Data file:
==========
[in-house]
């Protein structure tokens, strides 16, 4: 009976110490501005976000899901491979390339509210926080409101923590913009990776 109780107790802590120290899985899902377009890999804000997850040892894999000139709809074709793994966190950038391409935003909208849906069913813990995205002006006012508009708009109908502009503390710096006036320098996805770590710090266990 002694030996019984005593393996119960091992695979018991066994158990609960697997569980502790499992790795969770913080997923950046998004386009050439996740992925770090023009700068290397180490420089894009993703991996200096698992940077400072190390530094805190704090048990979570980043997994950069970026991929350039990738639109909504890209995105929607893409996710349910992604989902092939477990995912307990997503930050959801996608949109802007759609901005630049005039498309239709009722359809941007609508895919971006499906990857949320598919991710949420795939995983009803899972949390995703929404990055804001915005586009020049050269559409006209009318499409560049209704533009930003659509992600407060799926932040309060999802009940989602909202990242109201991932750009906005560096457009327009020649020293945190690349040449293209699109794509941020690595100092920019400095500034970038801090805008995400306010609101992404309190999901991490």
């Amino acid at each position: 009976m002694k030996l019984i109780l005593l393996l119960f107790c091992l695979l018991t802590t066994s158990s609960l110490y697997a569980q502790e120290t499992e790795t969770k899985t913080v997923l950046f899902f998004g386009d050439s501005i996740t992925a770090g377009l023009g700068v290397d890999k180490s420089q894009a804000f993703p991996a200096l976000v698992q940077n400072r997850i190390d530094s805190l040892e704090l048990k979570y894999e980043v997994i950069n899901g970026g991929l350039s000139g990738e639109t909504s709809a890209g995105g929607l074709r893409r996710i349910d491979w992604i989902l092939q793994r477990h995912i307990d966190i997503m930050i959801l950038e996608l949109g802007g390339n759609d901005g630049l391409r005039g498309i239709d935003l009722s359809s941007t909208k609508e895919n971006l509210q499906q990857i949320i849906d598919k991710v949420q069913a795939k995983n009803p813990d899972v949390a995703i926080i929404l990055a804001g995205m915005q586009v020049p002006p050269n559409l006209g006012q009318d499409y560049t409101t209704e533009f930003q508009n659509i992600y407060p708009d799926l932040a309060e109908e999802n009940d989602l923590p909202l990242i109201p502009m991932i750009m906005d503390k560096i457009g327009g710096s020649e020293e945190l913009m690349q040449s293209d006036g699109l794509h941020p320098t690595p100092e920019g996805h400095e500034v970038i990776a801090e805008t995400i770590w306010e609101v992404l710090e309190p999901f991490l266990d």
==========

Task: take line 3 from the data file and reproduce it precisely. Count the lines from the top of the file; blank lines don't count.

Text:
């Amino acid at each position: 009976m002694k030996l019984i109780l005593l393996l119960f107790c091992l695979l018991t802590t066994s158990s609960l110490y697997a569980q502790e120290t499992e790795t969770k899985t913080v997923l950046f899902f998004g386009d050439s501005i996740t992925a770090g377009l023009g700068v290397d890999k180490s420089q894009a804000f993703p991996a200096l976000v698992q940077n400072r997850i190390d530094s805190l040892e704090l048990k979570y894999e980043v997994i950069n899901g970026g991929l350039s000139g990738e639109t909504s709809a890209g995105g929607l074709r893409r996710i349910d491979w992604i989902l092939q793994r477990h995912i307990d966190i997503m930050i959801l950038e996608l949109g802007g390339n759609d901005g630049l391409r005039g498309i239709d935003l009722s359809s941007t909208k609508e895919n971006l509210q499906q990857i949320i849906d598919k991710v949420q069913a795939k995983n009803p813990d899972v949390a995703i926080i929404l990055a804001g995205m915005q586009v020049p002006p050269n559409l006209g006012q009318d499409y560049t409101t209704e533009f930003q508009n659509i992600y407060p708009d799926l932040a309060e109908e999802n009940d989602l923590p909202l990242i109201p502009m991932i750009m906005d503390k560096i457009g327009g710096s020649e020293e945190l913009m690349q040449s293209d006036g699109l794509h941020p320098t690595p100092e920019g996805h400095e500034v970038i990776a801090e805008t995400i770590w306010e609101v992404l710090e309190p999901f991490l266990d």